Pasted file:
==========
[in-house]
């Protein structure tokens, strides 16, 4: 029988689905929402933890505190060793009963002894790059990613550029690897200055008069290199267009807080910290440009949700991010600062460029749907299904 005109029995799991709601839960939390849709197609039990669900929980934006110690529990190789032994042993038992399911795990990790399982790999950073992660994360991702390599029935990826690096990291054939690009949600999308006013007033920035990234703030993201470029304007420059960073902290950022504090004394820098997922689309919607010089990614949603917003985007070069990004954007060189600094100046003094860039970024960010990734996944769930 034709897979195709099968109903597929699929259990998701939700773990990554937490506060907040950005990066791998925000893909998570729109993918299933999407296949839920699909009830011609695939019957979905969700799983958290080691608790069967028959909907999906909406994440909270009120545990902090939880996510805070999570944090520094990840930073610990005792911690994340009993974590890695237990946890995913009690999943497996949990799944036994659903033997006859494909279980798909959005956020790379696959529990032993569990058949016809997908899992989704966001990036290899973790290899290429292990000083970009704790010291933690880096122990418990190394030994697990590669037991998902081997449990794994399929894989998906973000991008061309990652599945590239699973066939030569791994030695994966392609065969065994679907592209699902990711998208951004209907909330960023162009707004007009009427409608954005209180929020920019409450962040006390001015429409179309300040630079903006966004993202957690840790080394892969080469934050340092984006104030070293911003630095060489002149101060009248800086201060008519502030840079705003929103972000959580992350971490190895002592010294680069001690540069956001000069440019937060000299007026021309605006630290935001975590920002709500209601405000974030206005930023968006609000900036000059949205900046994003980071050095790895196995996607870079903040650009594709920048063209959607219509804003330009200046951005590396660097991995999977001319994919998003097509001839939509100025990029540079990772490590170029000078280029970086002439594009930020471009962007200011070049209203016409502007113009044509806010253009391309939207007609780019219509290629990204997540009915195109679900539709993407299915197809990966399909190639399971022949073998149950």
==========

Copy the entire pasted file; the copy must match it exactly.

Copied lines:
[in-house]
């Protein structure tokens, strides 16, 4: 029988689905929402933890505190060793009963002894790059990613550029690897200055008069290199267009807080910290440009949700991010600062460029749907299904 005109029995799991709601839960939390849709197609039990669900929980934006110690529990190789032994042993038992399911795990990790399982790999950073992660994360991702390599029935990826690096990291054939690009949600999308006013007033920035990234703030993201470029304007420059960073902290950022504090004394820098997922689309919607010089990614949603917003985007070069990004954007060189600094100046003094860039970024960010990734996944769930 034709897979195709099968109903597929699929259990998701939700773990990554937490506060907040950005990066791998925000893909998570729109993918299933999407296949839920699909009830011609695939019957979905969700799983958290080691608790069967028959909907999906909406994440909270009120545990902090939880996510805070999570944090520094990840930073610990005792911690994340009993974590890695237990946890995913009690999943497996949990799944036994659903033997006859494909279980798909959005956020790379696959529990032993569990058949016809997908899992989704966001990036290899973790290899290429292990000083970009704790010291933690880096122990418990190394030994697990590669037991998902081997449990794994399929894989998906973000991008061309990652599945590239699973066939030569791994030695994966392609065969065994679907592209699902990711998208951004209907909330960023162009707004007009009427409608954005209180929020920019409450962040006390001015429409179309300040630079903006966004993202957690840790080394892969080469934050340092984006104030070293911003630095060489002149101060009248800086201060008519502030840079705003929103972000959580992350971490190895002592010294680069001690540069956001000069440019937060000299007026021309605006630290935001975590920002709500209601405000974030206005930023968006609000900036000059949205900046994003980071050095790895196995996607870079903040650009594709920048063209959607219509804003330009200046951005590396660097991995999977001319994919998003097509001839939509100025990029540079990772490590170029000078280029970086002439594009930020471009962007200011070049209203016409502007113009044509806010253009391309939207007609780019219509290629990204997540009915195109679900539709993407299915197809990966399909190639399971022949073998149950």